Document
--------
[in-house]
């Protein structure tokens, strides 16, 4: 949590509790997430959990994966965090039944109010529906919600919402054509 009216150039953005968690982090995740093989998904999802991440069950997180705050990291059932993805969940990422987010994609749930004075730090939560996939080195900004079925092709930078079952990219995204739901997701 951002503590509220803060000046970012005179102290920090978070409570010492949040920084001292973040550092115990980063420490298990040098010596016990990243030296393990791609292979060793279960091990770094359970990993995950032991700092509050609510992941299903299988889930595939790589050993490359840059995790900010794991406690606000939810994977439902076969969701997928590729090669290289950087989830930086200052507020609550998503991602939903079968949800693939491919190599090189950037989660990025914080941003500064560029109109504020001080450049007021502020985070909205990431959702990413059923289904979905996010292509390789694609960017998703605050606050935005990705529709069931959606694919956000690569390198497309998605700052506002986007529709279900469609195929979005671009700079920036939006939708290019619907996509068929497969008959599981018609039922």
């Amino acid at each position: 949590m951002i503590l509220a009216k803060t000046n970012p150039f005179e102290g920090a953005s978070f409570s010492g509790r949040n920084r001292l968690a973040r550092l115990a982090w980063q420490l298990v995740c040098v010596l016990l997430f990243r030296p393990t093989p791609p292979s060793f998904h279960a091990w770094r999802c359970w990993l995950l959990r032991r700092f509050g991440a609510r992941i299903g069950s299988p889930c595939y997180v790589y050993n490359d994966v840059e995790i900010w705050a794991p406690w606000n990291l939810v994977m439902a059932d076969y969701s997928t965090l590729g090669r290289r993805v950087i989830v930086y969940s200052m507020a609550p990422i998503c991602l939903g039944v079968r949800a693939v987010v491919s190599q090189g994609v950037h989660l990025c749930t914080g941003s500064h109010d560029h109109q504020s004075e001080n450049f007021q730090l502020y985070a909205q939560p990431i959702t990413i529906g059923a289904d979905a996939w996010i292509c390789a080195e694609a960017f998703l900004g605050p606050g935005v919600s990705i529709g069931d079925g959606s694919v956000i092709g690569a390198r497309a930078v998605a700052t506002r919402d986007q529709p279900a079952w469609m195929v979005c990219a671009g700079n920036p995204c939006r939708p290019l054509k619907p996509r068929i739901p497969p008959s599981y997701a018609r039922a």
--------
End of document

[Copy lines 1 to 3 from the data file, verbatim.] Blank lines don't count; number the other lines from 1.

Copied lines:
[in-house]
């Protein structure tokens, strides 16, 4: 949590509790997430959990994966965090039944109010529906919600919402054509 009216150039953005968690982090995740093989998904999802991440069950997180705050990291059932993805969940990422987010994609749930004075730090939560996939080195900004079925092709930078079952990219995204739901997701 951002503590509220803060000046970012005179102290920090978070409570010492949040920084001292973040550092115990980063420490298990040098010596016990990243030296393990791609292979060793279960091990770094359970990993995950032991700092509050609510992941299903299988889930595939790589050993490359840059995790900010794991406690606000939810994977439902076969969701997928590729090669290289950087989830930086200052507020609550998503991602939903079968949800693939491919190599090189950037989660990025914080941003500064560029109109504020001080450049007021502020985070909205990431959702990413059923289904979905996010292509390789694609960017998703605050606050935005990705529709069931959606694919956000690569390198497309998605700052506002986007529709279900469609195929979005671009700079920036939006939708290019619907996509068929497969008959599981018609039922």
């Amino acid at each position: 949590m951002i503590l509220a009216k803060t000046n970012p150039f005179e102290g920090a953005s978070f409570s010492g509790r949040n920084r001292l968690a973040r550092l115990a982090w980063q420490l298990v995740c040098v010596l016990l997430f990243r030296p393990t093989p791609p292979s060793f998904h279960a091990w770094r999802c359970w990993l995950l959990r032991r700092f509050g991440a609510r992941i299903g069950s299988p889930c595939y997180v790589y050993n490359d994966v840059e995790i900010w705050a794991p406690w606000n990291l939810v994977m439902a059932d076969y969701s997928t965090l590729g090669r290289r993805v950087i989830v930086y969940s200052m507020a609550p990422i998503c991602l939903g039944v079968r949800a693939v987010v491919s190599q090189g994609v950037h989660l990025c749930t914080g941003s500064h109010d560029h109109q504020s004075e001080n450049f007021q730090l502020y985070a909205q939560p990431i959702t990413i529906g059923a289904d979905a996939w996010i292509c390789a080195e694609a960017f998703l900004g605050p606050g935005v919600s990705i529709g069931d079925g959606s694919v956000i092709g690569a390198r497309a930078v998605a700052t506002r919402d986007q529709p279900a079952w469609m195929v979005c990219a671009g700079n920036p995204c939006r939708p290019l054509k619907p996509r068929i739901p497969p008959s599981y997701a018609r039922a």